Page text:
We had come to Philly for the memories. And we left well satisfied.

Mainely good: Up country, Down East

Maine in the summer is full of good things: salt air, brisk nights, bright sun, wispy clouds, lobster, ice cream parlors seemingly on every corner, breathtaking scenery, a lazy way of taking one day at a time and putting aside the rush.

There’s also traffic; getting anywhere by car is apt to take twice as long as anyone thinks it should, with distances measured in time rather than in miles. And, yes, it’s easy to spend a lot of time in the car in order to see it all.

But Maine is the kind of place that gets under your skin. It’s hard to resist coming back — and the more one returns, the longer one wants to stay.

Yesterday’s excursion took us along the back roads of Midcoast Maine from Wiscasset, the self-proclaimed “prettiest village,” northeast to Belfast, another old seafaring village about 50 miles distant. 101_3156Then we clung to the seacoast to reach Camden, where Mount Battie stretches to the sky along one side of scenic Route 1 and the surf crashes against the rocks on the other side.101_3149

It was a leisurely drive, interspersed with frequent stops for photos, some “on purpose” wrong turns, and a drive up the bluff to view storied offshore islands from the heights at Point Lookout in Lincolnville.

Summer is alive with color — vibrant flowers, lobster buoys glistening in the sun, colorful sails silhouetted against the sky, canoes and kayaks forming their own artistic displays in their racks.101_3015

Farm stands and roadside booths abound — offering everything from fresh strawberries and blueberries to ever present lobster rolls, fried clams, and whoopie pies (definitely a Maine thing!) 101_3107We even found ice cold Moxie for sale by the bottle. Yes, it still has a medicinal taste, but apparently it has never lost its appeal.

We made a stop at Beth’s Farm Market in Warren, and were thunderstruck by the beauty of huge floral hanging baskets. Alas, it’s still a bit too early for Maine sweet corn. But that’s another story; instead we stocked up on fresh strawberries, tomatoes — both red and green, and on purple carrots!

Make no mistake: Eating your way through Maine is half the fun.

Our lunch destination, and one of the main reasons for the trip, is an unassuming eatery with a loyal following in Belfast. Behind bright yellow doors at 96 Main St. is a thriving vegetarian lunch spot (open for dinner one night a week) that also has an in-house produce market, bakery and flower shop. The owners are all family, and their history in Maine dates to 1969; Chase’s Daily opened its doors in 2000.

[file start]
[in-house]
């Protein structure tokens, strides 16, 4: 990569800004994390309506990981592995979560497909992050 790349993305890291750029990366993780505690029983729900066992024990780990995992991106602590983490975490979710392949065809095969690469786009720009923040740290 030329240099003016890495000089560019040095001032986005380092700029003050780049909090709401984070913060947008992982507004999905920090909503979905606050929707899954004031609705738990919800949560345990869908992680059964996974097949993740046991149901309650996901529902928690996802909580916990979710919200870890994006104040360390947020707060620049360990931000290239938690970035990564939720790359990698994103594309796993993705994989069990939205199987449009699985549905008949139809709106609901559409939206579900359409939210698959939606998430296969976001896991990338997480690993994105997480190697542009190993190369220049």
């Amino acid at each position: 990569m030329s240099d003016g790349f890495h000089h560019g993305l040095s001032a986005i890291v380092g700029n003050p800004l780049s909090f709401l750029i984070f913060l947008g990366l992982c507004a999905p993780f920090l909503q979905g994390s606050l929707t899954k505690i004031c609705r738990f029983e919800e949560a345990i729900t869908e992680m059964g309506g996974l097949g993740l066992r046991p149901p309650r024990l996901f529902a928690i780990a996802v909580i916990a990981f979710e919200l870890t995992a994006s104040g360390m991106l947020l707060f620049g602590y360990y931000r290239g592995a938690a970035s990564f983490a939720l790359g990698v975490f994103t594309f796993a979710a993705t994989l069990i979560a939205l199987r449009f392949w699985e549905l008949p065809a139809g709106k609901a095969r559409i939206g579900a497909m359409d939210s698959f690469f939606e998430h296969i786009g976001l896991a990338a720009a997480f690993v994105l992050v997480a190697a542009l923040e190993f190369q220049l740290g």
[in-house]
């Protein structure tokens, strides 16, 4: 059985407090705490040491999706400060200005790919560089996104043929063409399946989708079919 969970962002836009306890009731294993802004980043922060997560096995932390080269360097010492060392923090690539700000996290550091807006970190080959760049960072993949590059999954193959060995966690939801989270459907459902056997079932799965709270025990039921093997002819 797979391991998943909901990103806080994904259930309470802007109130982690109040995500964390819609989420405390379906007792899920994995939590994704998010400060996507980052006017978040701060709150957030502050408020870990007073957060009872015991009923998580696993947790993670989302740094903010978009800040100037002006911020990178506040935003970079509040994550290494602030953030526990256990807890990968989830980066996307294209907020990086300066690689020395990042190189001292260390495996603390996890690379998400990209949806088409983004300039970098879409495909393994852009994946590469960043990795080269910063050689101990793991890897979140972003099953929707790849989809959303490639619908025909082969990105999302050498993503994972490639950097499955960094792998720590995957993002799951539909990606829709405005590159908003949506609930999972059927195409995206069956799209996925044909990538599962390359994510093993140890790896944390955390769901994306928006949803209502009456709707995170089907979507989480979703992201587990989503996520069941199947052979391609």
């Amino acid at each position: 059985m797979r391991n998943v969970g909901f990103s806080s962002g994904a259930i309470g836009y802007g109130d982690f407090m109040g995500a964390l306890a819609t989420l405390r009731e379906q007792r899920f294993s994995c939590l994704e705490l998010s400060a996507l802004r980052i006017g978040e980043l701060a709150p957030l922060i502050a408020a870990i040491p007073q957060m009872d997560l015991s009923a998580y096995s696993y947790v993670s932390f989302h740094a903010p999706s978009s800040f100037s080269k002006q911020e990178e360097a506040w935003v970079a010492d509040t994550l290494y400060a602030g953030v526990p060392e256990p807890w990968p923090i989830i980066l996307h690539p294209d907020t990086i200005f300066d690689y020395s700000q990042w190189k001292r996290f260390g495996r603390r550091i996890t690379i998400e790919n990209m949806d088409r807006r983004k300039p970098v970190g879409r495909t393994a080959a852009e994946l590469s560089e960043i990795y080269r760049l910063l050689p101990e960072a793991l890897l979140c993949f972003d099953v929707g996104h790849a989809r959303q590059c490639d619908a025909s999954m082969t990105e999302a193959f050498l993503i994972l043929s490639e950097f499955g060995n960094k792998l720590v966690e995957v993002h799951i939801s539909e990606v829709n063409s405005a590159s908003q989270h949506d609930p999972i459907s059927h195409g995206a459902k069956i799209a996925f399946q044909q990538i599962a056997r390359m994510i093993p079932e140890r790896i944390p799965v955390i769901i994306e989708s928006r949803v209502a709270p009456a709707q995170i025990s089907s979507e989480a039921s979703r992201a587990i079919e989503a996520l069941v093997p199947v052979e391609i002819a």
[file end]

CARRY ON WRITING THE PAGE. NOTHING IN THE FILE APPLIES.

Good food and sustainability are hallmarks of the operation; the owners and operators are down to earth, realistic and nothing if not approachable. The food is good, with unexpected layers of flavor and unusual ingredients; the ambience is pleasant, the wait staff congenial and the history heartwarming.

Maine has changed over the years, but in important ways this state remains the same as it was decades ago when I first visited. It’s still a little foreign, perhaps a little provincial, and rough around the edges at times. Portland, the largest city, is a cosmopolitan 101_3181center today, full of fine restaurants, hotels, shops, museums and galleries.

But, get out to the country and there’s still a whole wide world to explore. That’s part of the delight, and that’s the reason for the traffic on the coastal highway. You need to get out of the city and away from the resorts to really experience Maine. As a state slogan proclaims: It is “the way life should be.”

Up country and Down East are not only destinations; they are states of mind.

The open road: Traveling tips

101_2217Fast food isn’t particularly good for the waistline or the pocketbook! And, no matter how familiar, most of it is nothing to write home about.

So, this summer, why not slow down a little to nurture your spirit as well as your body? Whether you take a quick weekend jaunt or an extended trip across the country, here are some good ways to make your next driving trip a memorable one:

Pack a picnic basket

Seriously. There was a time when a wicker basket was a staple in the back seat or the trunk of almost every vehicle. Those were the days when people planned a day’s journey based on the distance between gas stations, and pulled off the road to enjoy a field of flowers or a lakeside vista. Today, with conveniences available at every highway exit, it’s not so necessary to plan ahead, but having a picnic basket full of good food still makes sense.